I think Franzen isn't profiting from the ebook market and instead of capitalizing on both versions of books so he's redirecting his energy into dissolving the ebook market instead of capitalizing on it. I think +LL Pete makes a good point on reading now, and buying the real book later if its deemed worthwhile. Or like +Vishnu Suresh's post shows, the ebooks portability is unrivaled and much less wasteful. Why wouldn't someone smart like Franzen realize things like this? Does he enjoy destroying entire forests just to put out millions of books that people can't carry with them everywhere?
The closest thing we have to permanent writing is literally carving words into stone. I will therefore only accept the argument of impermanence from a stone mason.
His point about permanence also worries me. I may just be being conspiratorial but what happens when there are no more printed books and a Fahrenheit 451 type scenario can happen by hitting the delete button? Maybe its just one phrase in a book that is found to be subversive, who's going to stop that phrase from being deleted? Trusting our own government to uphold freedom of speech is looking tenuous at best.
What happens when China fights Amazon for the censor button? Twitter is already buckling to international pressure. These technology companies are not going to be able to or even want to fight against governments forever.
Also, Barnes and Noble might argue that the success of its own e-reader is the only way its brick-and-mortar locations can survive:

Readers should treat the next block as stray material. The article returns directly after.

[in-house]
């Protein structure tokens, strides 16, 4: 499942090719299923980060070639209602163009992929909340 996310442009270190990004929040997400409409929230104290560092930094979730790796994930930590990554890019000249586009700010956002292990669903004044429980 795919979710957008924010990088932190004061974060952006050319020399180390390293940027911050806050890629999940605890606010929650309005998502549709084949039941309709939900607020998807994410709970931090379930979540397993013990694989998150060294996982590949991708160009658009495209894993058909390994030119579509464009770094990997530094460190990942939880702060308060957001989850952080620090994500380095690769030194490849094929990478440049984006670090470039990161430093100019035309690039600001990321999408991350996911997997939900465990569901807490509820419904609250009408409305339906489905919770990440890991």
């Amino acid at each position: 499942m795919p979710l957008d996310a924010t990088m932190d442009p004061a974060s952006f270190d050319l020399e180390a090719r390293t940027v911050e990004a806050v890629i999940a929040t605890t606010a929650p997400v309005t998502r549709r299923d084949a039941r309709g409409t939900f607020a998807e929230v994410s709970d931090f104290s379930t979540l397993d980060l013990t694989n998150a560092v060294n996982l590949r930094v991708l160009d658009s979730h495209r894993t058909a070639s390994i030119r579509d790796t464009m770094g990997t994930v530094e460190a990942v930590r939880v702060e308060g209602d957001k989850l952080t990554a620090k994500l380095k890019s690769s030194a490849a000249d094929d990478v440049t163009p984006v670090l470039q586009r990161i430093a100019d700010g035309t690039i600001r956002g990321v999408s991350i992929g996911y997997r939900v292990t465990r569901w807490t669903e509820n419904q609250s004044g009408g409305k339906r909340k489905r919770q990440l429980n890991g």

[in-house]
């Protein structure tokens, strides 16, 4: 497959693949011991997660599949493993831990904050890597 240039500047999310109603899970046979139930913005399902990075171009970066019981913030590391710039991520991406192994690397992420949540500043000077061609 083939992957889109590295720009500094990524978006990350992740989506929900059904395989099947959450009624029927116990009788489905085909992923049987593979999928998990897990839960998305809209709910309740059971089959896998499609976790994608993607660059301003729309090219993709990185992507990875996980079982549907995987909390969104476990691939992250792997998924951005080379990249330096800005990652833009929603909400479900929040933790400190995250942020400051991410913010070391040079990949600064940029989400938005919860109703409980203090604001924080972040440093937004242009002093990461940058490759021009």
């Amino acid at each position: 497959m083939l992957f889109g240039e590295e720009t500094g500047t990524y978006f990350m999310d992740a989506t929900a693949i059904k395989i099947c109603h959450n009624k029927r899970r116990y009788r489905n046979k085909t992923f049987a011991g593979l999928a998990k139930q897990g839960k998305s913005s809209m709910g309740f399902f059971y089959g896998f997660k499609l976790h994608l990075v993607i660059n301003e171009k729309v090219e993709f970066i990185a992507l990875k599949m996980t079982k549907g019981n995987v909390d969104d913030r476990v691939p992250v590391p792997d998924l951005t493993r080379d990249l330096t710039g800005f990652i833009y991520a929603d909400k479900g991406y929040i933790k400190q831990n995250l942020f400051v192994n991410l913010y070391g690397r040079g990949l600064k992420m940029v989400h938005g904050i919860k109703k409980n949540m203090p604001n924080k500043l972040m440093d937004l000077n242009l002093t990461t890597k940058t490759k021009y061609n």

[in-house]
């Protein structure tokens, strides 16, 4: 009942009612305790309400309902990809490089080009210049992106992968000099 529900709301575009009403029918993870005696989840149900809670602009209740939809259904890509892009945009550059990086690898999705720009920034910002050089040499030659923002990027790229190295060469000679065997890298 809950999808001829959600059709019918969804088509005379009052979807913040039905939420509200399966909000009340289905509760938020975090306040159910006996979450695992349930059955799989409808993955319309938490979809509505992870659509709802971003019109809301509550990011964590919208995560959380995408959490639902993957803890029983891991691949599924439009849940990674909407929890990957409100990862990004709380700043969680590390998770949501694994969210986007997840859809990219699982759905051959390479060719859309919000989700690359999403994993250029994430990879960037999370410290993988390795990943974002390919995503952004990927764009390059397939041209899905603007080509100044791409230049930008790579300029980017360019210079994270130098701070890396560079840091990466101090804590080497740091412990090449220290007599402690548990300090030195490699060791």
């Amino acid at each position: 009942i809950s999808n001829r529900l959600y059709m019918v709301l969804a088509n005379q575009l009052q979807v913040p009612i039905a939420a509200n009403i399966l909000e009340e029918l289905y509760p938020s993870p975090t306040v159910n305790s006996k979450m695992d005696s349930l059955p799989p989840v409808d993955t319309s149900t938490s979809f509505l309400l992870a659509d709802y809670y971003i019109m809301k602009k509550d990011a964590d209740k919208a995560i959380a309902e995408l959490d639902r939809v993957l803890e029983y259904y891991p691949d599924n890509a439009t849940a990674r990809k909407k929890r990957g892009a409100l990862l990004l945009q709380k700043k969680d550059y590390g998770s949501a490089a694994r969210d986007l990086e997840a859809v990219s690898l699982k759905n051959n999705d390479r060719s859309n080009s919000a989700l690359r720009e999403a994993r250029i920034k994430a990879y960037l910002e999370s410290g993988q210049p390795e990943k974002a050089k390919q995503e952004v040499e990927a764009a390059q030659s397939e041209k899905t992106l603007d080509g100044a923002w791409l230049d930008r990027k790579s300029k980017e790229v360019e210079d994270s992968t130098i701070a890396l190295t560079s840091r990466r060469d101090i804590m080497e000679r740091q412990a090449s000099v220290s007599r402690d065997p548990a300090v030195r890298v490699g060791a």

No doubt there were opponents to the printing press as well. Any disruptive technology engenders hatred from those it threatens to displace. If you really want the democratization of thought - and all that entails - ebooks are a natural and welcome progression.
+RL Willard I think the fear was that the printed word would erase the oral tradition... storytelling, etc.

In any event, I don't buy the all-or-nothing argument that only one format can survive. I still own and purchase both.
My perspective is that e-books are just another medium for reading. If paper books become obsolete, I would rather have e-books than no books.
+Eric Marin podcasts and audiobooks exist. Oral tradition isn't going anywhere. Or should I say its going more places than before now. Kids can listen to oral story's on the way to school if they want...and they don't have to walk through traffic looking at a book anymore. I think Franzen is more damaging to society than the e-books lol. Just kidding.
I do not have an e-reader yet. Haven't decided which one I want, and/or need. I can see that they'd be handy for instruction manuals and cookbooks, perhaps, or travel, but I still love real books. Still, the medium is not as important as its consumption. Are the writers being paid? Are the stories, articles, recipes, etc- being read? Whether its a clay tablet, stone wall, scroll, scrap of paper or e-ink, it's still communication. I will always love actual books, but there is room in my life for a new medium. (Beats reading on my phone, too...)
+Lorie Johnson I don't mind reading news articles on my phone, but definite thumbs down on books.
I have to agree with Lorie, its not the media that we have to worry about. The threat to society is what is being published. These days anyone can put something together and call it a book.
i like them both. I love that I can download classics that I either wouldn't want to pay that much for or couldn't find onto my kindle.
elements of society will be destroyed. (I'm looking at you used bookstore, retail store, distributor) but other societal elements. i do not see public lending libraries surviving. loaning a book to a friend seems unlikely to survive. long term, what societal changes will come about because we no longer own books, only a limited license to read them?
Why does this question matter? Books are already dead.